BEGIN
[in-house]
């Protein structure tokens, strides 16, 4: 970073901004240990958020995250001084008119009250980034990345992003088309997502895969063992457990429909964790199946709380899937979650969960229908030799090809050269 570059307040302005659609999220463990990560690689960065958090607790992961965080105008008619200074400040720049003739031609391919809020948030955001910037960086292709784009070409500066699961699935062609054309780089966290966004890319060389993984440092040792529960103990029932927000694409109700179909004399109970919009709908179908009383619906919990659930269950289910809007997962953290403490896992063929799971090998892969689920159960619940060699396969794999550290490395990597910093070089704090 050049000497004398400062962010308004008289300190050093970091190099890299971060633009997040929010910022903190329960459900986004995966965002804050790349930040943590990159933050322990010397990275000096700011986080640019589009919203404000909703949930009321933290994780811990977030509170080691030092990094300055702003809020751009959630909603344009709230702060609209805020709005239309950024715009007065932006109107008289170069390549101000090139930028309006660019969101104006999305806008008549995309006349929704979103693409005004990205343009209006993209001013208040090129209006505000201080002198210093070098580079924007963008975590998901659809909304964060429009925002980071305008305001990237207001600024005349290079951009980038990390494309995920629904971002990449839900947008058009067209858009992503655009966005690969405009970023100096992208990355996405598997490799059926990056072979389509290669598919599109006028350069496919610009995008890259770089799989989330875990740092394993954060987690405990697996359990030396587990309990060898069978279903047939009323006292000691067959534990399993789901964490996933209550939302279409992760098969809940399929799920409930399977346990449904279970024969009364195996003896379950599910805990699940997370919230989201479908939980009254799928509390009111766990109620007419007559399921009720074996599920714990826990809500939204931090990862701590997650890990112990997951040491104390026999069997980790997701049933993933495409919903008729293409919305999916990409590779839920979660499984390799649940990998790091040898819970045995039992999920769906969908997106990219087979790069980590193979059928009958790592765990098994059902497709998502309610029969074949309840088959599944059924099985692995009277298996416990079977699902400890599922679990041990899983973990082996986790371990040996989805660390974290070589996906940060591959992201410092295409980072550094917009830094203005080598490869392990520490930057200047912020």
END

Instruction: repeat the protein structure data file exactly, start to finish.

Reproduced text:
[in-house]
């Protein structure tokens, strides 16, 4: 970073901004240990958020995250001084008119009250980034990345992003088309997502895969063992457990429909964790199946709380899937979650969960229908030799090809050269 570059307040302005659609999220463990990560690689960065958090607790992961965080105008008619200074400040720049003739031609391919809020948030955001910037960086292709784009070409500066699961699935062609054309780089966290966004890319060389993984440092040792529960103990029932927000694409109700179909004399109970919009709908179908009383619906919990659930269950289910809007997962953290403490896992063929799971090998892969689920159960619940060699396969794999550290490395990597910093070089704090 050049000497004398400062962010308004008289300190050093970091190099890299971060633009997040929010910022903190329960459900986004995966965002804050790349930040943590990159933050322990010397990275000096700011986080640019589009919203404000909703949930009321933290994780811990977030509170080691030092990094300055702003809020751009959630909603344009709230702060609209805020709005239309950024715009007065932006109107008289170069390549101000090139930028309006660019969101104006999305806008008549995309006349929704979103693409005004990205343009209006993209001013208040090129209006505000201080002198210093070098580079924007963008975590998901659809909304964060429009925002980071305008305001990237207001600024005349290079951009980038990390494309995920629904971002990449839900947008058009067209858009992503655009966005690969405009970023100096992208990355996405598997490799059926990056072979389509290669598919599109006028350069496919610009995008890259770089799989989330875990740092394993954060987690405990697996359990030396587990309990060898069978279903047939009323006292000691067959534990399993789901964490996933209550939302279409992760098969809940399929799920409930399977346990449904279970024969009364195996003896379950599910805990699940997370919230989201479908939980009254799928509390009111766990109620007419007559399921009720074996599920714990826990809500939204931090990862701590997650890990112990997951040491104390026999069997980790997701049933993933495409919903008729293409919305999916990409590779839920979660499984390799649940990998790091040898819970045995039992999920769906969908997106990219087979790069980590193979059928009958790592765990098994059902497709998502309610029969074949309840088959599944059924099985692995009277298996416990079977699902400890599922679990041990899983973990082996986790371990040996989805660390974290070589996906940060591959992201410092295409980072550094917009830094203005080598490869392990520490930057200047912020």